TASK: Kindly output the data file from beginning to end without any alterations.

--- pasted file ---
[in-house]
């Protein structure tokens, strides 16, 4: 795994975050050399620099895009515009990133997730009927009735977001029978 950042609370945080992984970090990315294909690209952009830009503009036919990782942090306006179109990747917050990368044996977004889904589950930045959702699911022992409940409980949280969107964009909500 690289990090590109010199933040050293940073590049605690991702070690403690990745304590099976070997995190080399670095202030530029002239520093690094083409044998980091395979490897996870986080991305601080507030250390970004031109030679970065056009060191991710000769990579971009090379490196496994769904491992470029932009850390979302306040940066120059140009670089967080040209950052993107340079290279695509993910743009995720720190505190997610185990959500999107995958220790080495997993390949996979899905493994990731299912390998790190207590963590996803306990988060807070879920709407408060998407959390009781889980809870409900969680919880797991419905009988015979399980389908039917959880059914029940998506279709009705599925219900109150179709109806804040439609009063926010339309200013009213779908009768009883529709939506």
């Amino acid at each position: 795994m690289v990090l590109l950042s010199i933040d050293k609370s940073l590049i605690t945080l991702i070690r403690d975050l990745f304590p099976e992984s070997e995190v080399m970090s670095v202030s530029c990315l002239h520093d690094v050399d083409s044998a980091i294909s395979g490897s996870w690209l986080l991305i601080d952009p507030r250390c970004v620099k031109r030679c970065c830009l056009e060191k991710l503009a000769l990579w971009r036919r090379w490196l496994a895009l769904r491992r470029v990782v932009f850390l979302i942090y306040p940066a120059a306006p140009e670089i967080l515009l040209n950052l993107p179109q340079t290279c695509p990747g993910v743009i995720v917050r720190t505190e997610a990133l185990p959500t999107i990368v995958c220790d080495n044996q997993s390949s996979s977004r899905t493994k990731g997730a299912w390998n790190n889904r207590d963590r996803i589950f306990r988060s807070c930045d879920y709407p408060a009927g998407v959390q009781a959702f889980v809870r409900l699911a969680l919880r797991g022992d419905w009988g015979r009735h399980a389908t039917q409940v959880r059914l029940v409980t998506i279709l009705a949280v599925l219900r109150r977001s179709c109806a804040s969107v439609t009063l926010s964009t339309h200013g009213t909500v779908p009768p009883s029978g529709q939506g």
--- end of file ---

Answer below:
[in-house]
């Protein structure tokens, strides 16, 4: 795994975050050399620099895009515009990133997730009927009735977001029978 950042609370945080992984970090990315294909690209952009830009503009036919990782942090306006179109990747917050990368044996977004889904589950930045959702699911022992409940409980949280969107964009909500 690289990090590109010199933040050293940073590049605690991702070690403690990745304590099976070997995190080399670095202030530029002239520093690094083409044998980091395979490897996870986080991305601080507030250390970004031109030679970065056009060191991710000769990579971009090379490196496994769904491992470029932009850390979302306040940066120059140009670089967080040209950052993107340079290279695509993910743009995720720190505190997610185990959500999107995958220790080495997993390949996979899905493994990731299912390998790190207590963590996803306990988060807070879920709407408060998407959390009781889980809870409900969680919880797991419905009988015979399980389908039917959880059914029940998506279709009705599925219900109150179709109806804040439609009063926010339309200013009213779908009768009883529709939506």
């Amino acid at each position: 795994m690289v990090l590109l950042s010199i933040d050293k609370s940073l590049i605690t945080l991702i070690r403690d975050l990745f304590p099976e992984s070997e995190v080399m970090s670095v202030s530029c990315l002239h520093d690094v050399d083409s044998a980091i294909s395979g490897s996870w690209l986080l991305i601080d952009p507030r250390c970004v620099k031109r030679c970065c830009l056009e060191k991710l503009a000769l990579w971009r036919r090379w490196l496994a895009l769904r491992r470029v990782v932009f850390l979302i942090y306040p940066a120059a306006p140009e670089i967080l515009l040209n950052l993107p179109q340079t290279c695509p990747g993910v743009i995720v917050r720190t505190e997610a990133l185990p959500t999107i990368v995958c220790d080495n044996q997993s390949s996979s977004r899905t493994k990731g997730a299912w390998n790190n889904r207590d963590r996803i589950f306990r988060s807070c930045d879920y709407p408060a009927g998407v959390q009781a959702f889980v809870r409900l699911a969680l919880r797991g022992d419905w009988g015979r009735h399980a389908t039917q409940v959880r059914l029940v409980t998506i279709l009705a949280v599925l219900r109150r977001s179709c109806a804040s969107v439609t009063l926010s964009t339309h200013g009213t909500v779908p009768p009883s029978g529709q939506g």